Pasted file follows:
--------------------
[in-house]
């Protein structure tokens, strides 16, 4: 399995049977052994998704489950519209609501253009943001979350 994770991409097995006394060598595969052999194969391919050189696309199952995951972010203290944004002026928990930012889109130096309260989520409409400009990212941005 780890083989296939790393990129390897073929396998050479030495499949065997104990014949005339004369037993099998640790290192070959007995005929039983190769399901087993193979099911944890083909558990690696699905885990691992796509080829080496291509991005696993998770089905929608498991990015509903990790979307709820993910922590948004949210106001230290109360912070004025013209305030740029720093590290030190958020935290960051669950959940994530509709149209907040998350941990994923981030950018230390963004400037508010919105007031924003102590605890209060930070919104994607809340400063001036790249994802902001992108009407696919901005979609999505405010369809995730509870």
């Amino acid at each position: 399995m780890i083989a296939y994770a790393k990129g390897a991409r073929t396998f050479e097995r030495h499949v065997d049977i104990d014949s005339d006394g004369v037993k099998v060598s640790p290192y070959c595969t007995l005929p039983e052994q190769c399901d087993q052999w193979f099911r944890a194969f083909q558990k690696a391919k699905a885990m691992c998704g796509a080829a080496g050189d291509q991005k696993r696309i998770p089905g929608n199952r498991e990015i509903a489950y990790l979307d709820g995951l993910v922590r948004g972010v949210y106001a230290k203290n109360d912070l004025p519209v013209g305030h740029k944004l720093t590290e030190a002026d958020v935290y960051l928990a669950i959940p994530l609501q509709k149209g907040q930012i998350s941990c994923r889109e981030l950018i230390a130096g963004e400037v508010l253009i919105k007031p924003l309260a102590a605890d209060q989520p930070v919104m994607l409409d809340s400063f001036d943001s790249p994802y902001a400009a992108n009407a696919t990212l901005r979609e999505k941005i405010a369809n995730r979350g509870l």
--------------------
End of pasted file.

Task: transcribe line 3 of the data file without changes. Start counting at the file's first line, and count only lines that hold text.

């Amino acid at each position: 399995m780890i083989a296939y994770a790393k990129g390897a991409r073929t396998f050479e097995r030495h499949v065997d049977i104990d014949s005339d006394g004369v037993k099998v060598s640790p290192y070959c595969t007995l005929p039983e052994q190769c399901d087993q052999w193979f099911r944890a194969f083909q558990k690696a391919k699905a885990m691992c998704g796509a080829a080496g050189d291509q991005k696993r696309i998770p089905g929608n199952r498991e990015i509903a489950y990790l979307d709820g995951l993910v922590r948004g972010v949210y106001a230290k203290n109360d912070l004025p519209v013209g305030h740029k944004l720093t590290e030190a002026d958020v935290y960051l928990a669950i959940p994530l609501q509709k149209g907040q930012i998350s941990c994923r889109e981030l950018i230390a130096g963004e400037v508010l253009i919105k007031p924003l309260a102590a605890d209060q989520p930070v919104m994607l409409d809340s400063f001036d943001s790249p994802y902001a400009a992108n009407a696919t990212l901005r979609e999505k941005i405010a369809n995730r979350g509870l």